4. Some want to limit the number of commercials, while some want to put a between- innings time limit – 2:30. At the 2:15 mark, the batter must be in the box and the 20-second clock for the pitcher begins.
  5. Pitching changes must be completed and ready for play in 2:30. Failure to accomplish this would result in a ball being called by the umpire.
  6. Only three player conferences between pitcher-catcher, player-player, or manager-player would be allowed per game. This rule would not apply to pitching changes or player substitutions.
  7. Place a runner on second base with no outs to start an extra-inning game. Statistically, a game would end after ten innings 50% of the time and 75% of the time in the eleventh inning.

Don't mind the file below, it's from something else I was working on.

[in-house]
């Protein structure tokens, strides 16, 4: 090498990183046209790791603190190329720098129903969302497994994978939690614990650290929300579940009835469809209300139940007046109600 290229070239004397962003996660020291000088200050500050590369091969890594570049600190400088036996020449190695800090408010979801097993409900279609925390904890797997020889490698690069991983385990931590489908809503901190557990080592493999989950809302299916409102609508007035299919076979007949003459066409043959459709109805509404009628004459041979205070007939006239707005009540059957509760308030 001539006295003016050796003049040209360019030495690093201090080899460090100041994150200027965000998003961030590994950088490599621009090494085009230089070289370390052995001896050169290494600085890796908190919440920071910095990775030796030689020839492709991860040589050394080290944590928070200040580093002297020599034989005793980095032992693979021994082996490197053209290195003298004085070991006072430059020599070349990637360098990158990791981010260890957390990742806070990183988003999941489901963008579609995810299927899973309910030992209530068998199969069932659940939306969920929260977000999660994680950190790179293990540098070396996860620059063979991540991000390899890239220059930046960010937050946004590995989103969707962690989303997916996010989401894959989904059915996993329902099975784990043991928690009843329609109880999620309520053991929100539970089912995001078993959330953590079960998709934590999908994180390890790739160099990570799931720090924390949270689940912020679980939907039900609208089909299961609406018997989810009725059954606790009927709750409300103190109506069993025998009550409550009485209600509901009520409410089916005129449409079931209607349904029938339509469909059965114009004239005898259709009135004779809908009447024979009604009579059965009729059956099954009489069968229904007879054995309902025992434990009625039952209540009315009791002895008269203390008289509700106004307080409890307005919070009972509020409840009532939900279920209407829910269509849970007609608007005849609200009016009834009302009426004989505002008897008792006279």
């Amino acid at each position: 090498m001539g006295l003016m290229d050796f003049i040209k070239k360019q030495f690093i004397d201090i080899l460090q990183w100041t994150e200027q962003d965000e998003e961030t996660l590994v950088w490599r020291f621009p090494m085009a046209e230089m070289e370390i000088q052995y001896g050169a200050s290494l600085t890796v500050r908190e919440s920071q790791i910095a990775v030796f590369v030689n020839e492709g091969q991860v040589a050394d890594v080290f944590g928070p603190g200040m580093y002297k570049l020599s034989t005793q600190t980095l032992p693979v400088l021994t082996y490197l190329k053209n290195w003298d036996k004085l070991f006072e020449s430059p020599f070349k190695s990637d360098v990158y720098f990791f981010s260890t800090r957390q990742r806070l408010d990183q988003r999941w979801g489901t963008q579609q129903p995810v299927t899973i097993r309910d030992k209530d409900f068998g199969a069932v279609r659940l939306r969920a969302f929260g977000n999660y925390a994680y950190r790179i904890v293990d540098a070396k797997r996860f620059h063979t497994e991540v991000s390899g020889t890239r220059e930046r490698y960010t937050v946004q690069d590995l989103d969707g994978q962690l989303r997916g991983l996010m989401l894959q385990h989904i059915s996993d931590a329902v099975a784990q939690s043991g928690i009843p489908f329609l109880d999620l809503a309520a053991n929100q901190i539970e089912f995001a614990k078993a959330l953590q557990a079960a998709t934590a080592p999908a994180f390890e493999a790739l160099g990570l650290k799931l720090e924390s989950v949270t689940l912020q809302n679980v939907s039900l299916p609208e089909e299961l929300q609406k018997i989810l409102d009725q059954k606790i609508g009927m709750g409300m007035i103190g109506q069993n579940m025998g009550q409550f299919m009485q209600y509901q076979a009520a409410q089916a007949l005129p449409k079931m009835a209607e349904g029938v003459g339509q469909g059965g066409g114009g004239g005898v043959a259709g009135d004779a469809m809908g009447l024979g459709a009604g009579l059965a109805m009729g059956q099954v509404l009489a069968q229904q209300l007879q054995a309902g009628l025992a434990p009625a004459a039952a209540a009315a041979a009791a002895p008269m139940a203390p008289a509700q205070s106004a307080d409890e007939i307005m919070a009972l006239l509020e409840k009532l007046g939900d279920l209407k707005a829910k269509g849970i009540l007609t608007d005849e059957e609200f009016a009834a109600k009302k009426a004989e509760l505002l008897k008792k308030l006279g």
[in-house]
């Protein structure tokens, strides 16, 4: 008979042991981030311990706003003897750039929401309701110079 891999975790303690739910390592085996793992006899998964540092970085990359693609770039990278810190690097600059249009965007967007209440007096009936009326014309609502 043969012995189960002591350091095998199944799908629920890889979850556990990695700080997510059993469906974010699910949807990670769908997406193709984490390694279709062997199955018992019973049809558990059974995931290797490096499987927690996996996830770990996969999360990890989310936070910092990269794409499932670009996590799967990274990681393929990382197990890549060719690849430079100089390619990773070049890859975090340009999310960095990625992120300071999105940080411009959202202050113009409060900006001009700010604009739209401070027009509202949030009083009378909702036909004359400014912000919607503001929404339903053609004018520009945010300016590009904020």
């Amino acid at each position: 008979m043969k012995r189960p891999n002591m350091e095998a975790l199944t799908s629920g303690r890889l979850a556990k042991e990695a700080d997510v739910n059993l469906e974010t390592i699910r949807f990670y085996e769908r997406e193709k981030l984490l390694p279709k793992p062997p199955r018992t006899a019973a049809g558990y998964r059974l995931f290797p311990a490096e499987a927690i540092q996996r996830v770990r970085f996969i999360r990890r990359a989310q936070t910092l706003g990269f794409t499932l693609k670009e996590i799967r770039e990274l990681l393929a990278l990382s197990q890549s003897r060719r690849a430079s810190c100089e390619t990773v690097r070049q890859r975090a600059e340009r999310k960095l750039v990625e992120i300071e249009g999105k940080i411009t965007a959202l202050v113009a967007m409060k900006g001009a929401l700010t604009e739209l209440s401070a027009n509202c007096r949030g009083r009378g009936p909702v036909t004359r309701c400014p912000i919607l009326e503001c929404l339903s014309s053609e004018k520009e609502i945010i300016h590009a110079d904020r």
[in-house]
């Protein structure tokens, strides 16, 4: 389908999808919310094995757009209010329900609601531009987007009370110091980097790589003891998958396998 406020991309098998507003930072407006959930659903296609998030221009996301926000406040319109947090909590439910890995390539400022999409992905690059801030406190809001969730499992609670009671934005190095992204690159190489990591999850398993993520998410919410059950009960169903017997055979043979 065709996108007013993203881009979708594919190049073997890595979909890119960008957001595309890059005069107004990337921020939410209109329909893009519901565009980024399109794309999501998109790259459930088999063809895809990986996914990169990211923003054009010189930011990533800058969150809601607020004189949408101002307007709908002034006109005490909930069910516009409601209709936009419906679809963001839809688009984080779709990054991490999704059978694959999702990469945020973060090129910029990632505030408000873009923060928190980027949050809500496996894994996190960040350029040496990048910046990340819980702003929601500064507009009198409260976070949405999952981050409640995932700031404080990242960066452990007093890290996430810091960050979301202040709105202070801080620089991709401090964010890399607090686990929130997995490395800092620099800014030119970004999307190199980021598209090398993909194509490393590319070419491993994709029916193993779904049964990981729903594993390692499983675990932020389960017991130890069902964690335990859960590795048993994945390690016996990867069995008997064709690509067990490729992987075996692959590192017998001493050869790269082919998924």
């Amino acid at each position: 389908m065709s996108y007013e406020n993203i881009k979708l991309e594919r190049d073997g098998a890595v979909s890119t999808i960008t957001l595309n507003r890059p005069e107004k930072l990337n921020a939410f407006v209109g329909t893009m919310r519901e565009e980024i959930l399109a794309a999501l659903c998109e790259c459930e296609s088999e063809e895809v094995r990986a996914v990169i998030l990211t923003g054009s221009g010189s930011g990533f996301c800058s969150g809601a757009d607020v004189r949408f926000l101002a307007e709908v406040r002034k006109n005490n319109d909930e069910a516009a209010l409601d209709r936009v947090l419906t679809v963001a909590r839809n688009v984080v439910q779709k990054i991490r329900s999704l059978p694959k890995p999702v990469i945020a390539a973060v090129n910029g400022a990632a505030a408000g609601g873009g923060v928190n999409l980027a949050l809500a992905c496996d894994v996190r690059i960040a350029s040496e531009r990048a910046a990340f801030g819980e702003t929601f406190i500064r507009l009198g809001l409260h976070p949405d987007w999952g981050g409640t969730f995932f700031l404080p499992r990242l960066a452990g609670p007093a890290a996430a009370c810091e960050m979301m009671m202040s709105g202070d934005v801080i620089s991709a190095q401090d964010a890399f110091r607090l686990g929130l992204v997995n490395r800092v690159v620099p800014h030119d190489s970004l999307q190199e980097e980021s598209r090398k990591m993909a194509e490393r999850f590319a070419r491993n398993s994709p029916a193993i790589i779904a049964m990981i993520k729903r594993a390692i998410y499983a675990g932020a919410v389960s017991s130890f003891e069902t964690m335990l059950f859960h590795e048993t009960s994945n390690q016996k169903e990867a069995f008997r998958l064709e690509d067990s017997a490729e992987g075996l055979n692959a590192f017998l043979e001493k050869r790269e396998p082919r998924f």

It is estimated that implementation of some of these rules could save between 10 and 15 minutes in the length of the game and games would average less than three hours.

Does baseball really need to drastically change to keep their fan base and, more importantly, to grow the base of the younger generation?  For now, I do not see any of these suggestions (with, perhaps, the intentional walk modification) happening soon.

And I, for one think that’s a good idea.

Play ball (as we know it!)

ABOVE THE EARS (SOME MUSINGS) 

  1. I lost around nine hours this weekend watching the Masters. If you are a golf fan, I’m sure you found both Saturday and Sunday riveting.  Thank goodness for TiVo – speeding through commercials helps, but the Masters limits the number of commercials so it doesn’t help much.  It sure was dramatic and Sergio’s emotional win was not to be missed.